Matthew Miller vs Dan Winnowski: In game 1, Matthew’s Japanese, on their first turn, rolled a pair of pineapples against the Marines’ valuable Center artillery, which had advanced into the jungle. However, Dan was able to get his engineers through the mines and do some decent damage to the IJA before being vanquished. Late game, the Japanese infantry charged out of the caves, but their dice were average. Dan countered with a 4-unit Finest Hour and good dice, including finishing off a Japanese artillery unit, to win the game 7-5, with 27-19 figures.
Game 2. With the advantaged side and great cards, Dan patiently played the whole game, retreating weak units, and waited for the Marines to attack on the cave side, which they never did. Once Dan got to 4 medals, he was really weak on his left flank, so he stormed out of the caves on his right with an assault and infantry assault – to only moderate success, as his dice against his tanks were ineffective. The banzai charge nearly backfired, but Dan was able to use a 1-1-1 to finish off two single-figure infantries and a no-retreat tank to earn the sweep. 7-4 medals, 32-27 figures. Match result: 14-9 sweep for Winnowski.
Steve Lollis vs Jon Manley: Jon enjoyed great dice and timely cards in both ends of the match. Their Finest Hour was played 5 times – including twice by Steve in game 1 and twice by Jon in game 2. Jon’s Japanese won the last medal by rolling 4 Tanks against a full-strength Marine armored unit. Game 1 was a narrow victory for Manley’s Marines, 7-6, 29-25. Game 2 went to Manley’s Japanese, 7-3, 25-14. Match result: 14-9 sweep for Manley.
ROUND 5 … BATTLE OF CELLES
This scenario from the Battle of the Bulge came in the Equipment Pack. It features a pair of German halftracks ready to resupply damaged units, and the Allies can bring in up to three Armor Breakthrough units on the far side of the board. (The extra tanks can be a mixed blessing, as they aren’t allowed to battle when they enter, so they can be sitting ducks.) We also used Winter Combat Cards; before this round was an extensive briefing, to make sure all players were comfortable with all of its special rules.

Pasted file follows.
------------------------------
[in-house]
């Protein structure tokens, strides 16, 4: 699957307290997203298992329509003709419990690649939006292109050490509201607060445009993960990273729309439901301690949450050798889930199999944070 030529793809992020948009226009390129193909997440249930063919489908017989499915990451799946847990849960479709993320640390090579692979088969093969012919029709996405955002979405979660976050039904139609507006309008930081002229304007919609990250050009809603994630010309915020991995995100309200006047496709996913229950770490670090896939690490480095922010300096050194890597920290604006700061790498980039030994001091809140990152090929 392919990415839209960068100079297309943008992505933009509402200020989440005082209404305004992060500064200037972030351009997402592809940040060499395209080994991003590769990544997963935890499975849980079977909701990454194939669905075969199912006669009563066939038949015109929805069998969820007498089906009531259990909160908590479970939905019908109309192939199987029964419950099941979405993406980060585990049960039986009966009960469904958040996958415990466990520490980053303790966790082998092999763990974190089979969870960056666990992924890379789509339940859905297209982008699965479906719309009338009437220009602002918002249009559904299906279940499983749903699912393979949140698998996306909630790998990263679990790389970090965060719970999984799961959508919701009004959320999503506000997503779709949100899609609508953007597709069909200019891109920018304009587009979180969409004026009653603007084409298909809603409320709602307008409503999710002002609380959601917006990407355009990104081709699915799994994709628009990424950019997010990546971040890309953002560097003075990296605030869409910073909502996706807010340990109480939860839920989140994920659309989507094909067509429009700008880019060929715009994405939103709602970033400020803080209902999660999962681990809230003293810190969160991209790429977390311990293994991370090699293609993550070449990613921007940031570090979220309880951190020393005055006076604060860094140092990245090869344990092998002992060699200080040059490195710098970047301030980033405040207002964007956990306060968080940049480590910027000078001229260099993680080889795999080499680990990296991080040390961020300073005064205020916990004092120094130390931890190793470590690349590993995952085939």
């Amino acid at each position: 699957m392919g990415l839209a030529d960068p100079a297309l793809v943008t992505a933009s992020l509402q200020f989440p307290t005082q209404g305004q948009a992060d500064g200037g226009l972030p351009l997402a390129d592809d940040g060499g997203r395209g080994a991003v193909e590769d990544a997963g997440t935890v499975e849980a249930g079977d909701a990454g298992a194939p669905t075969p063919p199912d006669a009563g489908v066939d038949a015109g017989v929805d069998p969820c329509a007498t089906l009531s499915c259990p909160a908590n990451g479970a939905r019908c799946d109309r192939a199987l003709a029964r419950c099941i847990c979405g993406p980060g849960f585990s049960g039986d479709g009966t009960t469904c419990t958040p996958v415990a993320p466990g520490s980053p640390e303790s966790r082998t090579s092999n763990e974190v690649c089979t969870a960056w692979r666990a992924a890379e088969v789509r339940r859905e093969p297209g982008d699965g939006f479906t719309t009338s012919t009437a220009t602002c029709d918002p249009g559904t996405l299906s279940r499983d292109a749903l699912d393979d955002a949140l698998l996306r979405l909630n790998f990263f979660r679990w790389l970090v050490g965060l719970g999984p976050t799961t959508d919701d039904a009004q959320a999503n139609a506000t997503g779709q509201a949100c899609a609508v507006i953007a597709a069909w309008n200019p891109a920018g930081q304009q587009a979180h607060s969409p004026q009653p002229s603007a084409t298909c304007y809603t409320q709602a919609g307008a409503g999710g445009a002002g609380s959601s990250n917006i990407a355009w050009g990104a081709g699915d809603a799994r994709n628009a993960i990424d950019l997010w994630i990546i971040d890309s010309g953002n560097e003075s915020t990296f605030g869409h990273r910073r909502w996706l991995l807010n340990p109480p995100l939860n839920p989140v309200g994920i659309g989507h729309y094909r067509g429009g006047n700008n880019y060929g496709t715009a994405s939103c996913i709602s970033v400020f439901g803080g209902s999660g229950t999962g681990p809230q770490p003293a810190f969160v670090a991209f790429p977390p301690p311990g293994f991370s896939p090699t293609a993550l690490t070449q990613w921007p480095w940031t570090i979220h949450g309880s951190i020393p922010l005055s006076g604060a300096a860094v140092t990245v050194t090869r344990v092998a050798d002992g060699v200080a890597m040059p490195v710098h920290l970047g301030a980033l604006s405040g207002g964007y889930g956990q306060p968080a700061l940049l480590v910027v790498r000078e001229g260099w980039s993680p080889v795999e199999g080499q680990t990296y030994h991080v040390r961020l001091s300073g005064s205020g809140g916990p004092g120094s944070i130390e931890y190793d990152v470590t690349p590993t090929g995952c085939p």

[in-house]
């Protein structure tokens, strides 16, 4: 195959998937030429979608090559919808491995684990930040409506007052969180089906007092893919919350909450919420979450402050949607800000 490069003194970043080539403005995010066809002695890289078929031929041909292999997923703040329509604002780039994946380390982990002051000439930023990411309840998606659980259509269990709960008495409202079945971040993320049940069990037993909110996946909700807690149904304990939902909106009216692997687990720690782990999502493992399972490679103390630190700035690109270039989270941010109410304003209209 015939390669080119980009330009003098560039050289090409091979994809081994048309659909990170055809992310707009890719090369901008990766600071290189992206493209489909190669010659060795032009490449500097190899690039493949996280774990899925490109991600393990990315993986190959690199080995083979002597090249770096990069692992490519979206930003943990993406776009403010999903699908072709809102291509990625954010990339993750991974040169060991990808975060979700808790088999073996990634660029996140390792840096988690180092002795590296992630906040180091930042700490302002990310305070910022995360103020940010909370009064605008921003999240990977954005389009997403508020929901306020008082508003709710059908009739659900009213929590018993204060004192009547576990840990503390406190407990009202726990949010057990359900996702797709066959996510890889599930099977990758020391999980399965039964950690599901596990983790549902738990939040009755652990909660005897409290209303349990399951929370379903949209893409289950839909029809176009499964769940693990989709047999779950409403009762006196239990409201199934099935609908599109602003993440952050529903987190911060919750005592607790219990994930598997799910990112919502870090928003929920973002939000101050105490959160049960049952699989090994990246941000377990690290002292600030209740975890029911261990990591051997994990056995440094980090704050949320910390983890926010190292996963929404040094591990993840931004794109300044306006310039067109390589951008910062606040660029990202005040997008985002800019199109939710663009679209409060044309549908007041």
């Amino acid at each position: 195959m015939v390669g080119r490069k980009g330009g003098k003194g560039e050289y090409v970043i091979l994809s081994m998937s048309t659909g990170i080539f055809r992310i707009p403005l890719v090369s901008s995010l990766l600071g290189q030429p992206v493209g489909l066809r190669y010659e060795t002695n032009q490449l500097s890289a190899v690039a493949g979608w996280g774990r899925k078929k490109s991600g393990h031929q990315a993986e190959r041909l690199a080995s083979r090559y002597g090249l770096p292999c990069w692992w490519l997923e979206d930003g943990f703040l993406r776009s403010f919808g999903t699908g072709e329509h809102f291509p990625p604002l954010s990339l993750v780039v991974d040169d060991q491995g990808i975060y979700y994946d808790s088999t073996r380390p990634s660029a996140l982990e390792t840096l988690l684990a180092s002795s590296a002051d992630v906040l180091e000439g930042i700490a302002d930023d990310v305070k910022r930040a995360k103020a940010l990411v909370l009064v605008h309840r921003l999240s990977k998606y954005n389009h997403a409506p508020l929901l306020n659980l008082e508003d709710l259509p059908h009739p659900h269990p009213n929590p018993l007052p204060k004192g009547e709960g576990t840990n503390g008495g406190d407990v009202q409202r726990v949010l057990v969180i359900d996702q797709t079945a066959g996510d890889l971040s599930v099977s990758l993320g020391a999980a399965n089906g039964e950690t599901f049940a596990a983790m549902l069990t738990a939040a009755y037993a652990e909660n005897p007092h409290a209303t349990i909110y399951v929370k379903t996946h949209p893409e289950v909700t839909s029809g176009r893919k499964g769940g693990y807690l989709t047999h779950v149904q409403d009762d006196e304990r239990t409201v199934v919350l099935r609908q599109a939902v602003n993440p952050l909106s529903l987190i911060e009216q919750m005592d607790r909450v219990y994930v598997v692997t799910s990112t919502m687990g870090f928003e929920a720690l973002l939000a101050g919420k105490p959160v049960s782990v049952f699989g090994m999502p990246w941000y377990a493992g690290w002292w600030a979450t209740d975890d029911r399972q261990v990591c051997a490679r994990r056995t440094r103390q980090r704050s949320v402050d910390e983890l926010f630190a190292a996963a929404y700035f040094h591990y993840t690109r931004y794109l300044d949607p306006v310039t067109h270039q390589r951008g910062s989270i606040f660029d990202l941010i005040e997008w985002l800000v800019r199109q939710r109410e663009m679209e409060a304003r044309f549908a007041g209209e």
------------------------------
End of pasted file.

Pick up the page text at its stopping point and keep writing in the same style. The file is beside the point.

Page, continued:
The three survivors were Nathan Wagner (8-0, 50 medals), Dan Winnowski (7-1, 49 medals), and 2017 champion Jon Manley (6-2, 48 medals). To complete the Semifinal field, the highest-ranked loser from round 4 was reincarnated, giving new life to Alex Bell (5-3, 41 medals).
Wagner vs Winnowski: Game 1. Right after Nathan’s American Armor Breakthrough, Dan played Direct From HQ and surrounded the Allied tanks with his own, but Dan’s dice only took out one unit before going 2-for-9 on the second no-retreat tank. Later, Dan was unable to take out an Allied infantry with a Firefight. The same charmed infantry survived when Dan rolled 2 flags against it – foiling his plan to use the “Heat of Battle” Combat card. So, instead of 9 dice against a 3-figure infantry unit for a likely win, that Allied infantry survived, and Nathan’s Allies won on next turn. 6-5 medals, 29-17 figures.
.In game 2, Dan’s Allies had card problems, at one point holding four Right section cards – on the Germans’ strongest flank and far away from the action. Later, Dan did an Armor Breakthrough with an Armor Assault, fatefully forgetting that the new tanks couldn't battle on that turn. The following turn, Nathan played an “Out of Fuel” Combat card, which further hindered the Allied armor. But late in the game, Dan started drawing some strong cards: Firefight, General Advance, Move Out, and this allowed him to make a comeback and win the game 6-5 medals, 30-18 figures.
Match result: 11-11 medals, 47-47 figures. Uh-oh. Dead-heat tie. By tournament rules, the first tiebreaker in late rounds is cumulative wins, so Nathan’s “awesome lucky streak of winning in the previous rounds” prevailed, with 9 cumulative wins vs 8 for Dan. Two razor-close games, but the match result was the closest shave of all.